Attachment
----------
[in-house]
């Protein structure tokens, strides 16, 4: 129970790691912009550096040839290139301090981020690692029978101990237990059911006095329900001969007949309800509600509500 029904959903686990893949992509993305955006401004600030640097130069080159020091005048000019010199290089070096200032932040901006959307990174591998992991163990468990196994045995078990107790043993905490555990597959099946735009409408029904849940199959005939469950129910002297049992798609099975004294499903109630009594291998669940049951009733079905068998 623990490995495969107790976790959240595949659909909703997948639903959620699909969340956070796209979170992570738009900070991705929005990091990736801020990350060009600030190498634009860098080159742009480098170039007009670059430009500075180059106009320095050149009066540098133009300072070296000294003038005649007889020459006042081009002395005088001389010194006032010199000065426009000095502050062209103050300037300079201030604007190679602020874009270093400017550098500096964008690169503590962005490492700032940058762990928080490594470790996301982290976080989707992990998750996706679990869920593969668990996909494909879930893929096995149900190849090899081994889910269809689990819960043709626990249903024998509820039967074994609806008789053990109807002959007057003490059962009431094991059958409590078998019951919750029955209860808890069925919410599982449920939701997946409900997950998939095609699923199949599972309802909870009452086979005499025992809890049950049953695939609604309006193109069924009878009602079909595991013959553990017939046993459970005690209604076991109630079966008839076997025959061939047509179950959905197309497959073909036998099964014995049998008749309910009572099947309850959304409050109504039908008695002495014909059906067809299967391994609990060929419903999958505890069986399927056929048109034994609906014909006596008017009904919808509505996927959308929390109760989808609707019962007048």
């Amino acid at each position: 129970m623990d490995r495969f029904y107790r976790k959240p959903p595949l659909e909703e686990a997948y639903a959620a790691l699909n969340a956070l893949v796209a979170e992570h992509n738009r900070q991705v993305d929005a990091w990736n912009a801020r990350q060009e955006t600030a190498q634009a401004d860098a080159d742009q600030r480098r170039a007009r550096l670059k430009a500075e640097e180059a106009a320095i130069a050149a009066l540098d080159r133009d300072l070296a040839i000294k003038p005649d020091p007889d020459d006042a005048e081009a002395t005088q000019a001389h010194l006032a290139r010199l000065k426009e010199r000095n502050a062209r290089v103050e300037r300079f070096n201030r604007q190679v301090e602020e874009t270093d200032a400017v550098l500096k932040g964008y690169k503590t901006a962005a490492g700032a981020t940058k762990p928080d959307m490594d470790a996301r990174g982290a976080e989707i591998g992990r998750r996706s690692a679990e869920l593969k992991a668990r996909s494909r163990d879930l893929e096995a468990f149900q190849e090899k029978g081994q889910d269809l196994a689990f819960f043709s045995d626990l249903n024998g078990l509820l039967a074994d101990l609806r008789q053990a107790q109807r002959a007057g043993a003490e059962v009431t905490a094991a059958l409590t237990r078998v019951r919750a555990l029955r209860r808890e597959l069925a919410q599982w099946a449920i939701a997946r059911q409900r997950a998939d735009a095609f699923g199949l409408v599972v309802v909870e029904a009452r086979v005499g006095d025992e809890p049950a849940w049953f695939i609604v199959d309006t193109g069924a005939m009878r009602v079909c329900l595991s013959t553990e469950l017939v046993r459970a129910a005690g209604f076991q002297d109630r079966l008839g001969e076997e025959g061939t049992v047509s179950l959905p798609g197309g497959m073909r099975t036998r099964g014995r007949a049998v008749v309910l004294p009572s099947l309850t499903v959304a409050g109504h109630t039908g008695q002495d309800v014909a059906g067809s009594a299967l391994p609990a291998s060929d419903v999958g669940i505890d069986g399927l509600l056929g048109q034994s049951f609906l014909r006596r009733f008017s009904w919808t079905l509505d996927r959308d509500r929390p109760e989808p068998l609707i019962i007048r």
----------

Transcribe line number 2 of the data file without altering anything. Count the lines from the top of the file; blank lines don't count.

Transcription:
């Protein structure tokens, strides 16, 4: 129970790691912009550096040839290139301090981020690692029978101990237990059911006095329900001969007949309800509600509500 029904959903686990893949992509993305955006401004600030640097130069080159020091005048000019010199290089070096200032932040901006959307990174591998992991163990468990196994045995078990107790043993905490555990597959099946735009409408029904849940199959005939469950129910002297049992798609099975004294499903109630009594291998669940049951009733079905068998 623990490995495969107790976790959240595949659909909703997948639903959620699909969340956070796209979170992570738009900070991705929005990091990736801020990350060009600030190498634009860098080159742009480098170039007009670059430009500075180059106009320095050149009066540098133009300072070296000294003038005649007889020459006042081009002395005088001389010194006032010199000065426009000095502050062209103050300037300079201030604007190679602020874009270093400017550098500096964008690169503590962005490492700032940058762990928080490594470790996301982290976080989707992990998750996706679990869920593969668990996909494909879930893929096995149900190849090899081994889910269809689990819960043709626990249903024998509820039967074994609806008789053990109807002959007057003490059962009431094991059958409590078998019951919750029955209860808890069925919410599982449920939701997946409900997950998939095609699923199949599972309802909870009452086979005499025992809890049950049953695939609604309006193109069924009878009602079909595991013959553990017939046993459970005690209604076991109630079966008839076997025959061939047509179950959905197309497959073909036998099964014995049998008749309910009572099947309850959304409050109504039908008695002495014909059906067809299967391994609990060929419903999958505890069986399927056929048109034994609906014909006596008017009904919808509505996927959308929390109760989808609707019962007048």